“I’m ten blocks out now, boss. Headed in now.” The cabbie’s voice and his loud sniffling crackled through the radio’s speaker. Dennis dropped the receiver to the desk in disgust and took a drag from the cigarette. “Fuckin’ Rick. If he didn’t have dose goddamn kids he’d’a been gone years ago. Snorts up half’a his paycheck anyway… Jesus, Linwood. You an’ dese fuckin’ menthols. What is it, you turnin’ yo or somethin’?”

“I heard that boss,” Reggie called out from in the garage. “I think you makin’ this an unfit workplace for all us yos.”

“Blow it out ya ass an’ call da Mayor’s office, see if he’ll listen to ya,” Dennis called back. Reggie laughed and Linwood smiled. “Now,” said Dennis, turning his attention to Linwood and leaning back in his ancient, creaky office chair. His balding scalp reflected the light from the bare bulb overhead and his huge belly rose above the desk like a small mountain of rayon. “Convince me why for I should letcha out on a cabbie-killer.”

Linwood put his lit cigarette in the ashtray, placed his hands on the desk. “I’m a newbie, boss,” he began. “I’ve only been on the job for six months. But you know I can do this, so let me do it. Why do you think I took this job, boss? To pay the bills? I could be flippin’ burgers or foldin’ shirts for that. I do it ’cause not every Joe Douchebag could do it. I do it ’cause it’s tough. I do it ’cause it’s scary sometimes. And last time I checked, I wasn’t some pussy in a crewneck.” That drew a chortle from Dennis.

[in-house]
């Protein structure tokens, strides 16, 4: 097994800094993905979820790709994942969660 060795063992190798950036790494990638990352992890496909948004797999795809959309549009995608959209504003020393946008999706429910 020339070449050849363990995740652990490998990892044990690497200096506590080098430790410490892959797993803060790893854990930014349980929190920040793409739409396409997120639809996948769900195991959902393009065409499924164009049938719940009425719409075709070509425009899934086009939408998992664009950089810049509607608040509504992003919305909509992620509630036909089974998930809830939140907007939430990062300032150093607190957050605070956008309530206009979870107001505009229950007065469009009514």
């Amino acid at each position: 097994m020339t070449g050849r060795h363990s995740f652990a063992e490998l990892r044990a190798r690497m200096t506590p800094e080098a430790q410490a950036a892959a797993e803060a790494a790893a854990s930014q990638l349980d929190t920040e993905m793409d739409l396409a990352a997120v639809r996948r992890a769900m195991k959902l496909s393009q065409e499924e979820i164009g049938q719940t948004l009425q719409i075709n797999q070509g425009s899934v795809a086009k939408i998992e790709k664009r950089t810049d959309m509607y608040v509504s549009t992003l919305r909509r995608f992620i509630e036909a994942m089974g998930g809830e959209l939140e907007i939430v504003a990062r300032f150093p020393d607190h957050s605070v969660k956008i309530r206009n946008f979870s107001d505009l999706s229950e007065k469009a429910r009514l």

Linwood stood up straight and picked up the cigarette again, and took a drag. “Every other cabbie workin’ for ya’s done it at least three times. Besides, if you don’t let me the other guys are gonna think I’m soft. You don’t want that on your conscience, do ya?”

Dennis pretended to think it over with a laugh. He reached into a drawer and pulled out a small, worn, brown pleather notebook. “Yeah, all right.” He gave the fare log to Linwood. Dennis then rose heavily from the chair and leaned in close across the desk, made sure Linwood heard what he was about to say. “Look, I know ya. You liketa smoke pot an’ talk about pussy all day long, but I know you’re a good driva too, so I letcha be. That bein’ said, no amount’a coffee an’ cigarettes’re gonna keep ya awake fuh long if ya don’t keep your fuckin’ eyes peeled, Linwood. You hafta stay sharp’ta stay safe out dere, get it? It’ll be a good test, see how much balls an’ guts ya got. If anythin’ else you’ll get some interestin’ stories out of it. An’ thanks for da cig.” Dennis waved Linwood out of his office.